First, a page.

Forward Computation in \(\varvec{\mathcal {F}_{(1)}}\) : \(L^{61}_2[28]\) depends on 79 subkey bits. This implies that \(L^{61}_{2}[28]\) can be computed by a plaintext \(P\) and 79 bits of subkeys. More specifically, \(L^{61}_{2}[28] = \mathcal {F}_{(1)}(P, \mathcal {K}_{(1)})\), where \(\mathcal {K}_{(1)} \in \) \(\{k_{0}, ..., k_{68}\), \(k_{70}\), \(k_{71}\), \(k_{72}\), \(k_{75}\), \(k_{77}\), \(k_{78}\), \(k_{81}\), \(k_{85}\), \(k_{87}\), \(k_{92} \}\) and \(|\mathcal {K}_{(1)}| = 79\). If the function reduction technique with the 33-bit condition of plaintexts is used, 4 bits of \(k_1\), \(k_3\), \(k_5\), \(k_7\) can be omitted in computations of \(\mathcal {F}_{(1)}\). Thus, \(L^{61}_2[28]\) is computable with \(75(= 79 - 4)\) bits. In addition, 3 bits of \(\{k_{75}, k_{81}, k_{92} \}\) linearly affect \(L^{61}_{2}[28]\). Thus, we can regard \(k_{75} \oplus k_{81} \oplus k_{92}\) as a new key. By using indirect matching, \(k_f = k_{75} \oplus k_{81} \oplus k_{92}\) is moved to \(\mathcal {F}_{(2)}\). Then, \(72 (= 75 - 3)\) bits are involved in the forward computation.

Backward Computation in \(\varvec{\mathcal {F}_{(2)}}\) : In the backward computation starting from the 104-th round, the matching state \(L^{61}_{2}[28]\) is computed as \(L^{61}_{2}[28]\! =\! \mathcal {F}_{(2)}^{-1}(C, \mathcal {K}_{(2)})\), where \(\mathcal {K}_{(2)} \in \) \(\{k_{122}\), \(k_{128}\), \(k_{130}\), \(k_{134}\), \(k_{136}\), \(k_{138}\), \(k_{140}\), \(k_{141}\), \(k_{142}\), \(k_{144}, \ldots k_{209}\}\), and \(|\mathcal {K}_{(2)}| = 75\). 4 bits of \(\{k_{122}, k_{130}, k_{140}, k_{141} \}\) linearly affect \(L^{61}_{2}[28]\). Thus, we can regard \(k_b = k_{122} \oplus k_{130} \oplus k_{140} \oplus k_{141}\) as a new key. Furthermore, we define \(k_f \oplus k_b\) as a new key. Then, \(72 (= 75 - 4 + 1)\) bits are involved in the backward computation.

Evaluation. For the 105-round reduced KATAN48, the matching state \(S\) is chosen as \(L^{61}_{2}[28]\) (1-bit state). When \(N = 144\) \((\le ( 72 + 72)/1)\), the time complexity for finding \(\mathcal {K}_{(1)}\) and \(\mathcal {K}_{(2)}\) is estimated as
$$ C_{comp} = \max (2^{72}, 2^{72}) \times 144 = 2^{79.1}. $$
The required data is only 144 chosen plaintext/ciphertext pairs. The required memory is about \(2^{79.1}\) blocks.

Finally, we need to find the remaining \(66\) \((= 105 \times 2 - 144)\) bits of subkeys by using the simple MITM approach in the setting where \(\mathcal {K}_{(1)}\) and \(\mathcal {K}_{(2)}\) are known. The time complexity and the required memory for this process are roughly estimated as \(2^{34} (= 2^{34} + 2^{32})\) and \(2^{32}\) blocks, respectively. These costs are obviously much less than those of finding \(\mathcal {K}_{(1)}\) and \(\mathcal {K}_{(2)}\).

4.6 Function Reduction on KATAN64

Table 5 shows conditions for 2-bit function reductions, where \(X''[i]\) is defined as:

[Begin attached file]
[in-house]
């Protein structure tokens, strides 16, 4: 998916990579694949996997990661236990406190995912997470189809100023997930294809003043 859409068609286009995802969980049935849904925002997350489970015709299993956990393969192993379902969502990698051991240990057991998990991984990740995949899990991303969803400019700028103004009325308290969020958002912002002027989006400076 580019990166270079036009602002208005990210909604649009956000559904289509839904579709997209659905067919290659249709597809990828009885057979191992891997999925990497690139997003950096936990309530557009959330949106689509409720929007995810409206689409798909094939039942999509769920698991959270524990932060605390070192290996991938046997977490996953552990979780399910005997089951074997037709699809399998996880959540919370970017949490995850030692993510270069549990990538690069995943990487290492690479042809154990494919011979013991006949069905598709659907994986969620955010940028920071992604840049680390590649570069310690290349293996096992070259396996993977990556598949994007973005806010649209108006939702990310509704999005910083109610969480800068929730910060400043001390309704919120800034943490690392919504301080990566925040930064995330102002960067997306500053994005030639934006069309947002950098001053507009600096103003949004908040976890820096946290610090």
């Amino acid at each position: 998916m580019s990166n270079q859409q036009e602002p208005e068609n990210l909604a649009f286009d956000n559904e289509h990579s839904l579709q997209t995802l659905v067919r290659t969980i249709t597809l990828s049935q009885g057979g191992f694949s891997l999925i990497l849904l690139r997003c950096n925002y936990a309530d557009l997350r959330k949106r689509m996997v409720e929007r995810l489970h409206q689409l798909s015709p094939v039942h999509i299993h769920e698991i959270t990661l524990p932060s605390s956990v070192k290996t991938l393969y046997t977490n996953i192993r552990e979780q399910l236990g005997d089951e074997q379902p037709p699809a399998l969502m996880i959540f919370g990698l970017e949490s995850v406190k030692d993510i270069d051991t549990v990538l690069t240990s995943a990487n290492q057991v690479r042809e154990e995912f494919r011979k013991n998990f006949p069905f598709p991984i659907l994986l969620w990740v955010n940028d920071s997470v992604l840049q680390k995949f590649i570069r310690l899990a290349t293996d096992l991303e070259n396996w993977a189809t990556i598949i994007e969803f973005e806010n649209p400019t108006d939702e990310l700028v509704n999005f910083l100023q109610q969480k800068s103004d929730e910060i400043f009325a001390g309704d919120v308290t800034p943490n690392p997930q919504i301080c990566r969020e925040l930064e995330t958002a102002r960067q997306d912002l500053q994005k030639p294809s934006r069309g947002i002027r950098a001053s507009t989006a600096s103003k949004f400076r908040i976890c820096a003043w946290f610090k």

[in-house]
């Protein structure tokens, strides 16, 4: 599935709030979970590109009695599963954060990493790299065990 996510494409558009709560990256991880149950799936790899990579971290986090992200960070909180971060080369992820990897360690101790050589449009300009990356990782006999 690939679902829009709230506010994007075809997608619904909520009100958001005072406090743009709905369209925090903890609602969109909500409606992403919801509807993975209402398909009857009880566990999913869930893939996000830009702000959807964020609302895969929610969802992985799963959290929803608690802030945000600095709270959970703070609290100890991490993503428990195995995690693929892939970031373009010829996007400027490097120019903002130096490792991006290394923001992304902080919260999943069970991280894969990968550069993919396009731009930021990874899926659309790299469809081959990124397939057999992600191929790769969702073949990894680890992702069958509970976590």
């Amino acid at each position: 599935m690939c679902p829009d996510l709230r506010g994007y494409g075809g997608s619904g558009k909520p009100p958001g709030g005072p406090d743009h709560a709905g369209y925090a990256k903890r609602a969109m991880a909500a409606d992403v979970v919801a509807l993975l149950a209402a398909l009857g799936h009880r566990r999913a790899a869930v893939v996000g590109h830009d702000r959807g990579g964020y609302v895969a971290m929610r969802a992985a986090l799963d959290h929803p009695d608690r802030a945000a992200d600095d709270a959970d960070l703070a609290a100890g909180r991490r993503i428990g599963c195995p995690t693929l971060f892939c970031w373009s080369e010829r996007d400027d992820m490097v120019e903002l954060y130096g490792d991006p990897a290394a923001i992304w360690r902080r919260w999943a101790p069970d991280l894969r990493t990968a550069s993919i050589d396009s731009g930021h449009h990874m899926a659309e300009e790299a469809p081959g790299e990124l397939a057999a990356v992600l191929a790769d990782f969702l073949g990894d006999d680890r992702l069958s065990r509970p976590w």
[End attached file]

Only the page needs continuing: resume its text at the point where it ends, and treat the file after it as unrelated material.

$$ X''[i] = L^0_{2}[38 - i] \oplus L^0_{2}[25 - i] \oplus (L^0_{2}[33 - i] \cdot L^0_{2}[21 - i]) \oplus (L^0_{2}[14 - i] \cdot L^0_{2}[9 - i]). $$
If these values are fixed to target constants, we can eliminate the key bits in the computation of KATAN64.
Table 5.

Conditions for 2-bit function reductions

Key bit

State bits to be fixed

\(k_1\)

\(X''[0]\), \(X''[1]\), \(X''[2]\), \(L^0_{1}[6]\), \(L^0_{1}[7]\), \(L^0_{1}[8]\), \(X''[9]\), \(X''[10]\), \(X''[11]\),

\(k_3\)

\(X''[3]\), \(X''[4]\), \(X''[5]\), \(L^0_{1}[3]\), \(L^0_{1}[4]\), \(L^0_{1}[5]\), \(X''[12]\), \(X''[13]\), \(X''[14]\),

\(X''[0], \ldots , X''[9]\) are fixed by controlling 10 bits of \(L^0_{2}[29], \ldots , L^0_{2}[38]\) (10 bit condition). \(X''[10]\), \(\ldots \), \(X''[14]\) contain key bits in AND operations. If \(L^0_{2}[4] = , \ldots , = L^{0}_{2}[0] = 0\), these key bits are omitted from these equations (5 bit condition). Then \(X''[10], \ldots , X''[14]\) are also fixed by controlling 5 bits \(L^0_{2}[18], ..., L^0_{2}[23]\) (5 bit condition).

Therefore, if plaintexts satisfy \(29 (= 9 + 10 + 5 + 5)\) bit conditions described in Table 5, 2 bits of the key are able to be omitted when mounting the ASR attack.

4.7 Attacks on 99-Round KATAN64

Let us consider the 99-round variant of KATAN64 starting from the first (0-th) round. In this attack, \(L^{57}_2[38]\) is chosen as the matching state.

Forward Computation in \(\varvec{\mathcal {F}_{(1)}}\) : \(L^{57}_2[38]\) depends on 74 subkey bits. This implies that \(L^{57}_{2}[38]\) can be computed by a plaintext \(P\) and 74 bits of subkeys. More specifically, \(L^{57}_{2}[38] = \mathcal {F}_{(1)}(P, \mathcal {K}_{(1)})\), where \(\mathcal {K}_{(1)} \in \) \(\{k_{0}, ..., k_{66}\), \(k_{70}\), \(k_{71}\), \(k_{72}\), \(k_{75}\), \(k_{77}\), \(k_{81}\), \(k_{88}\) \(\}\) and \(|\mathcal {K}_{(1)}| = 74\). If the function reduction technique with the 29-bit condition of plaintexts is used, 2 bits of \(k_1\), \(k_3\) can be omitted in computations of \(\mathcal {F}_{(1)}\). Thus, \(L^{57}_2[38]\) is computable with \(72(= 74 - 2)\) bits. In addition, 3 bits of \(\{k_{71}, k_{77}, k_{88} \}\) linearly affect \(L^{57}_{2}[38]\). Thus, we can regard \(k_{71} \oplus k_{77} \oplus k_{88}\) as a new key. Then, \(70 (= 72 - 3 + 1)\) bits are involved in the forward computation.